“Having a fellow Scot about like Will Haining was great as well. He taught me that I needed to slow down a bit when I spoke because nobody understood what the hell I was on about when I first came down there.

“The club was going well when I arrived, Shez was a young manager making his way and I think it helped he was fresh out of the game because he could identify with the lads and it made for a really good atmosphere.

“For me and my wife it was the first time we’d been away from home and we absolutely loved it at Oldham. I haven’t got a bad word to say about it.”

The Latics dropped off in the following season, finishing eighth alongside their cup run, which ended in the fourth round with a rather anti-climactic home defeat to Huddersfield Town.

For McDonald, the chance to stay for a third season was on the table – but he admits the chance to return north of the border with Aberdeen was difficult to turn down.

“It got to the last six months of my contract and, if I’m honest, it came down to the fact that I felt that Aberdeen wanted me more,” he said. “Jimmy Calderwood was the manager there and he’d been in contact regularly. The deal they offered blew Oldham’s out of the water, financially, but I don’t think that is what made my mind up. I was settled.

“I think as a footballer you should always play where you are really wanted. And for whatever reason I didn’t really feel that with John Sheridan at the time, even though the club made me an offer.

“It is a shame because I wanted to play in England – experience different places, play against players I’d never played against. and I did come back a few years later with Morecambe, which was League Two, but a nice club.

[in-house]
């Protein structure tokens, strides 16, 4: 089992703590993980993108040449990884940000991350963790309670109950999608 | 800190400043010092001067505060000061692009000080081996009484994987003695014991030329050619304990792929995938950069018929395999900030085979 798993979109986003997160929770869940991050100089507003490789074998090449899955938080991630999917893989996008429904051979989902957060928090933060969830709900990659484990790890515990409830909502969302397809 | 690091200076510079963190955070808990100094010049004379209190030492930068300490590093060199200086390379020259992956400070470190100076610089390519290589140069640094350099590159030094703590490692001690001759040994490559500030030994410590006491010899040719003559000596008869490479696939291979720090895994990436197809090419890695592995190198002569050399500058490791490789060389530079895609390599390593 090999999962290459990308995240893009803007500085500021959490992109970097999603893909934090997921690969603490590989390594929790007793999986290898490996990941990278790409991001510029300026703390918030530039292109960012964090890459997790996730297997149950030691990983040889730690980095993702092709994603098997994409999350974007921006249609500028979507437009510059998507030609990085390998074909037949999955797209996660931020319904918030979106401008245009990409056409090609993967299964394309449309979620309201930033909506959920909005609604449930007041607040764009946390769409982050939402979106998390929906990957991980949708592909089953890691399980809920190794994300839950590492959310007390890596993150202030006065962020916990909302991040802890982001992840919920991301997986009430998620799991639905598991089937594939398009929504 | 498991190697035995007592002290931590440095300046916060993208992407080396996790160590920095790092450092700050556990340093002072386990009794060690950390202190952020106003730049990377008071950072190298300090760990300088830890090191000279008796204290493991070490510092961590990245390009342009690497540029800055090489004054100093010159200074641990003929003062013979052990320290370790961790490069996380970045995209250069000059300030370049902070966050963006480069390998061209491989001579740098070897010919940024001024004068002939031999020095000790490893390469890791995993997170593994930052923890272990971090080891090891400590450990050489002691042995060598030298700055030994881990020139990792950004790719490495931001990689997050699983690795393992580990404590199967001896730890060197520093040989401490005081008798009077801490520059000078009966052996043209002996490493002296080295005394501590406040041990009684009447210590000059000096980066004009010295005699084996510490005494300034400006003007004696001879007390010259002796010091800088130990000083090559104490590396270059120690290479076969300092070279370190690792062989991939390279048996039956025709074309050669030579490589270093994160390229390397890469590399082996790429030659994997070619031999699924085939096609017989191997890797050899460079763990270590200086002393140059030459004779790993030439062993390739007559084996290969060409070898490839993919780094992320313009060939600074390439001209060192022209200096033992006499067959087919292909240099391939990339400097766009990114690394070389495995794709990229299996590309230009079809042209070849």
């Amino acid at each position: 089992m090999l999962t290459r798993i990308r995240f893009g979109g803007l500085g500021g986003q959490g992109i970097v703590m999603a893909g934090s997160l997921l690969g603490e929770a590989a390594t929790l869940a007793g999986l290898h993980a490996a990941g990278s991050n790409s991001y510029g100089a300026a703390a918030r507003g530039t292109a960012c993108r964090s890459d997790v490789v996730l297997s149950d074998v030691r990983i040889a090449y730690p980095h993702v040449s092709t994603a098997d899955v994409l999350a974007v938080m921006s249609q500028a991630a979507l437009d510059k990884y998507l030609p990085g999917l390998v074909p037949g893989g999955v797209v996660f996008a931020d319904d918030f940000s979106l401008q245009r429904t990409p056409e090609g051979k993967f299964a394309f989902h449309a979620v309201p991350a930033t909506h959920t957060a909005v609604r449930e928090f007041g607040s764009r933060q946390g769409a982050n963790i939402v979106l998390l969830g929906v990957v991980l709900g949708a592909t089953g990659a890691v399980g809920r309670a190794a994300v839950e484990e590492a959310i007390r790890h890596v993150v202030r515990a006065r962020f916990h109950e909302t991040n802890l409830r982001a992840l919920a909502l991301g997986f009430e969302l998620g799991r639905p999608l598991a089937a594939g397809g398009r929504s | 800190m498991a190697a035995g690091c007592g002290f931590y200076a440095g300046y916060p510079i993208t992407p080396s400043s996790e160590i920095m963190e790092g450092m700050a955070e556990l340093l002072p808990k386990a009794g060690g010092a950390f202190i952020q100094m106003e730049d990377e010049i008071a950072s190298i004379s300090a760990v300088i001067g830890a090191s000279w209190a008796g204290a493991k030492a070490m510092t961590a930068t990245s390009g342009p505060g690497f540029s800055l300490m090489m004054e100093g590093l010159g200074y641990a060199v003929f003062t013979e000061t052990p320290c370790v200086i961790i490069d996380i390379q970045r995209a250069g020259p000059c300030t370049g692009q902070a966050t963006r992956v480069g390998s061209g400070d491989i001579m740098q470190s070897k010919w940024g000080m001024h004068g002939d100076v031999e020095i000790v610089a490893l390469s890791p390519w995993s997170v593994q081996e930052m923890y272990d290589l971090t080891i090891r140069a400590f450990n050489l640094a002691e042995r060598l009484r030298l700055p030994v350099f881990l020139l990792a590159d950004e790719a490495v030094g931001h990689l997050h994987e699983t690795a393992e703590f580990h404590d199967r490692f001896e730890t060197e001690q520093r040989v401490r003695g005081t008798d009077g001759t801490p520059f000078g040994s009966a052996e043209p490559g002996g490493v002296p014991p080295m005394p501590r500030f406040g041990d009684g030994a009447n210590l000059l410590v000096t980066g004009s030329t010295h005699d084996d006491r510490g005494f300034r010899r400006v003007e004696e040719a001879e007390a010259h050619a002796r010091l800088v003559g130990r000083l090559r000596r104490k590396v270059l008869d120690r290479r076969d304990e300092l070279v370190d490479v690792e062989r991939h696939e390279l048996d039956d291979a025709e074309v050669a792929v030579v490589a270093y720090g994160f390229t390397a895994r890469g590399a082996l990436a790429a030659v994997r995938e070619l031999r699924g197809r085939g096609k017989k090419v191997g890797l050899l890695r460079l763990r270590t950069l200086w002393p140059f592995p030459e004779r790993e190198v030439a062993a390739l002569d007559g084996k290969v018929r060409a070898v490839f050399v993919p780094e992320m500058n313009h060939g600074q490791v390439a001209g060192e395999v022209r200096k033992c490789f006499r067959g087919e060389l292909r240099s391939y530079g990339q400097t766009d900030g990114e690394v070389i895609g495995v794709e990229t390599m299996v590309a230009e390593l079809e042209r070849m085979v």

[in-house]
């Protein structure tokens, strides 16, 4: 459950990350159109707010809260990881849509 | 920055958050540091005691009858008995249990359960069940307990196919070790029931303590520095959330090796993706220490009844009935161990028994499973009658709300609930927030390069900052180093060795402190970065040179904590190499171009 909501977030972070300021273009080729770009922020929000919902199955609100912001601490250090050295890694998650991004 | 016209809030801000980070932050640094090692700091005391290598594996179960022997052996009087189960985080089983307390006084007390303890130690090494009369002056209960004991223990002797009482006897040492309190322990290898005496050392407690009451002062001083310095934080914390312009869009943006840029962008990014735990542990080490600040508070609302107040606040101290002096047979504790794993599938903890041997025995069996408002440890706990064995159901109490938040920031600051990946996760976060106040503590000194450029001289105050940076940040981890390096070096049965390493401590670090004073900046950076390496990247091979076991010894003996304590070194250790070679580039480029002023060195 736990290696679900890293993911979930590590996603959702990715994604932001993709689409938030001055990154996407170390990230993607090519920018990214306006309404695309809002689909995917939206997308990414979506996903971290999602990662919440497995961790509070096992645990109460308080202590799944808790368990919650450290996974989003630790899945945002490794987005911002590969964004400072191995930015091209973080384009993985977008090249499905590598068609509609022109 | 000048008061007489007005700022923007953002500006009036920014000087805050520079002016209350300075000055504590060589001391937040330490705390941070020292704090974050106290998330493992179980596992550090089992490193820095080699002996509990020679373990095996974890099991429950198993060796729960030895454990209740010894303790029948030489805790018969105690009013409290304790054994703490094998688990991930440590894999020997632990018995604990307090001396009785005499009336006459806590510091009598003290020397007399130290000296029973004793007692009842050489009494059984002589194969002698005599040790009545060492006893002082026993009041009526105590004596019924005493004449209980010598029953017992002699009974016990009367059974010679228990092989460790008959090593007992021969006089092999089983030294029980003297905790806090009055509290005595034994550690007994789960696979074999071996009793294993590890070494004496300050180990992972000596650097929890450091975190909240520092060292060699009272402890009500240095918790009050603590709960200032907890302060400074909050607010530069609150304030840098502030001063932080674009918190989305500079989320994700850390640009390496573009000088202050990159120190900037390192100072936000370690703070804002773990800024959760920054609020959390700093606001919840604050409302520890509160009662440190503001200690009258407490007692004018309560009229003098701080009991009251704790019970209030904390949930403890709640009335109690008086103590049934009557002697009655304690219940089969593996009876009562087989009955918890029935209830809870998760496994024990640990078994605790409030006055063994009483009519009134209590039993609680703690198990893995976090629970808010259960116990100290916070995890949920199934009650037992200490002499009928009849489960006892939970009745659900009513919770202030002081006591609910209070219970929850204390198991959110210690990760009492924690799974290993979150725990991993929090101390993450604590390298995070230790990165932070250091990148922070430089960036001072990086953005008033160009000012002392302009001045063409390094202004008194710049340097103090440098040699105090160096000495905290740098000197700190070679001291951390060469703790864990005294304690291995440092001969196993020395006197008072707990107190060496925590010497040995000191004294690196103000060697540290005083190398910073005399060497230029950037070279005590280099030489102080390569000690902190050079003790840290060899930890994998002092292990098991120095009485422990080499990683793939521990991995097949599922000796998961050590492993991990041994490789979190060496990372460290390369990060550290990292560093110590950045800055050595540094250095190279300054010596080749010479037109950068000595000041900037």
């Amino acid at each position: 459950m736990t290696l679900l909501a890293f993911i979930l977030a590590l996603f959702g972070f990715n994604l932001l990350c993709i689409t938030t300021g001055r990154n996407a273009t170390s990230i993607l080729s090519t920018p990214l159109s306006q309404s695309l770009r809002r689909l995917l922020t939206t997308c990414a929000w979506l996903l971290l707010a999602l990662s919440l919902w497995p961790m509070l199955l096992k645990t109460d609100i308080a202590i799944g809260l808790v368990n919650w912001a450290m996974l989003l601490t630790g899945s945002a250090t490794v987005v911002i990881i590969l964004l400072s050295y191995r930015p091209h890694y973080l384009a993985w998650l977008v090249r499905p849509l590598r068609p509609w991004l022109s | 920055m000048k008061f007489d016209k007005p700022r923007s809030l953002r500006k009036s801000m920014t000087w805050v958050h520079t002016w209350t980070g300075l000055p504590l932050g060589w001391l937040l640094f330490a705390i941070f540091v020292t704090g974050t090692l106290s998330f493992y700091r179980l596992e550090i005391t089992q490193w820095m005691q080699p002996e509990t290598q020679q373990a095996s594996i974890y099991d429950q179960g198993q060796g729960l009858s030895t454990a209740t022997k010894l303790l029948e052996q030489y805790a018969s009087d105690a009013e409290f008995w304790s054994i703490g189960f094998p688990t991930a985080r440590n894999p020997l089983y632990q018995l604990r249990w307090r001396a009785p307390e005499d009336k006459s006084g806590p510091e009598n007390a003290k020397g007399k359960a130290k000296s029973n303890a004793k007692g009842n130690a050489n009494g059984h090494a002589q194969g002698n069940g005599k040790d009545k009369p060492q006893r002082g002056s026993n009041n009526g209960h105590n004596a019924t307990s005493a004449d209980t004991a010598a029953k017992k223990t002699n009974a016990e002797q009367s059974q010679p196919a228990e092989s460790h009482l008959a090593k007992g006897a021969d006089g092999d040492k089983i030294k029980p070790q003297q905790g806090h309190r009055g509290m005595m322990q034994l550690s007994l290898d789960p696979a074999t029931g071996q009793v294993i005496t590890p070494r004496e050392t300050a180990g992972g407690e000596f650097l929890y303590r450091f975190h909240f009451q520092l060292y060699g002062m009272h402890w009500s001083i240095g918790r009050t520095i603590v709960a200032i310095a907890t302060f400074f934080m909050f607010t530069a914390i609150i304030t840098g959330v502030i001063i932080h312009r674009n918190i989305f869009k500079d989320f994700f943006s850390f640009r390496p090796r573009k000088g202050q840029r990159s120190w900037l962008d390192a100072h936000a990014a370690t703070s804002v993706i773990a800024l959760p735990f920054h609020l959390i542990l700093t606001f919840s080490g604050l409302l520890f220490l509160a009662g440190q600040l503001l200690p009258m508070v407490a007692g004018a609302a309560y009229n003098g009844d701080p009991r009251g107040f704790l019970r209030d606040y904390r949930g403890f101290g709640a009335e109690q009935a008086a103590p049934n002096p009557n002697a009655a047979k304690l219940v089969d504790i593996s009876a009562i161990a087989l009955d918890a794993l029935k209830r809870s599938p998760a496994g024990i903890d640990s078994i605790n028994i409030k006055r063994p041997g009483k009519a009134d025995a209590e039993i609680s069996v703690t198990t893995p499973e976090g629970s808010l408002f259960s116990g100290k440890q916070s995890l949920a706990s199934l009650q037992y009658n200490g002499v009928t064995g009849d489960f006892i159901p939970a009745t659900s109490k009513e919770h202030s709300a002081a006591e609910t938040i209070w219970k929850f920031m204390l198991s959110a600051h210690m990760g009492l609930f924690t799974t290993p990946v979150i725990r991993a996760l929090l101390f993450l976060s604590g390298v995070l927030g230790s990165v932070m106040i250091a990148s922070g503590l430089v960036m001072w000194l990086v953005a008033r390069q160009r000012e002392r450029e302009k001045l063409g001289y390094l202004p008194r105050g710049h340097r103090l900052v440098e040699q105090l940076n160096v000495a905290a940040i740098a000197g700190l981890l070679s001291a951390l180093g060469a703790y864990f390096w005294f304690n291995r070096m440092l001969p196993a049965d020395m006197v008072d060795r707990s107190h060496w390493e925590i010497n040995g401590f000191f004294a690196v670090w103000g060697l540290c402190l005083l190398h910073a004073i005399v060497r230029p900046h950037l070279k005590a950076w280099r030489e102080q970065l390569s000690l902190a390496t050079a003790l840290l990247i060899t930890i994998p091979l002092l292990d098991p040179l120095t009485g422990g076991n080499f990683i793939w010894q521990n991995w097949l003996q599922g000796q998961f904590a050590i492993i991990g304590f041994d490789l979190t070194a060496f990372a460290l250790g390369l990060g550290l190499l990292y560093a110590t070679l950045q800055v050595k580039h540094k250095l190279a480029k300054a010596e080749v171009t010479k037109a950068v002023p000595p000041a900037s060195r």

“But I certainly don’t look back with any regret. My dad always said to look forward, whether you’ve missed a chance, or had a bad game. You play where you feel wanted.”

McDonald played into his thirties with Hamilton, Peterhead and St Johnstone, where he featured in the Europa League and won the Scottish Cup Final.

“I think at that point I realised it was coming to an end,” he said. “At one point I’d run all day but as you get older your body starts to tell you. I didn’t want to be one of those players who was hanging on and playing on one knee so when I’d won a medal with St Johnstone I was happy and I knew it was time to move on with my life.”

He has left his “other life” behind him now and has worked in social services for the last three years, getting as much joy from his current job as he did his last.

“You see a lot of professional footballers struggle with that transition. I have to say I didn’t and I absolutely love the job I do,” he said.

“I was really lucky to get a great start in life with football and I think a lot of the experiences I had in the game I can now draw on with the kids I work with – who might have difficult backgrounds but once they find out you used to kick a ball around for a living, you get a little bit of respect.

“I think footballers are big kids anyhow. You talk about Covid bubbles, I lived in a football bubble for years and loved every minute – the laughs in the dressing room, the competitiveness.

“I coach my son’s football team, nine and 10-year-olds running round and driving me bonkers, and I still get pleasure from having a kickaround and getting out there, it doesn’t leave you.

“But with the kids getting to that age now I’d love to come back down to Boundary Park some time and see how it has changed.

"I know they were trying to get that stand built when I was there but had all sorts of planning problems. I see the place on TV and it looks very different now. It would be nice to come back, point to the pitch and tell the them: ‘I used to play on that!’”

“With the world as it is, I’ll bet every football fan is missing it.”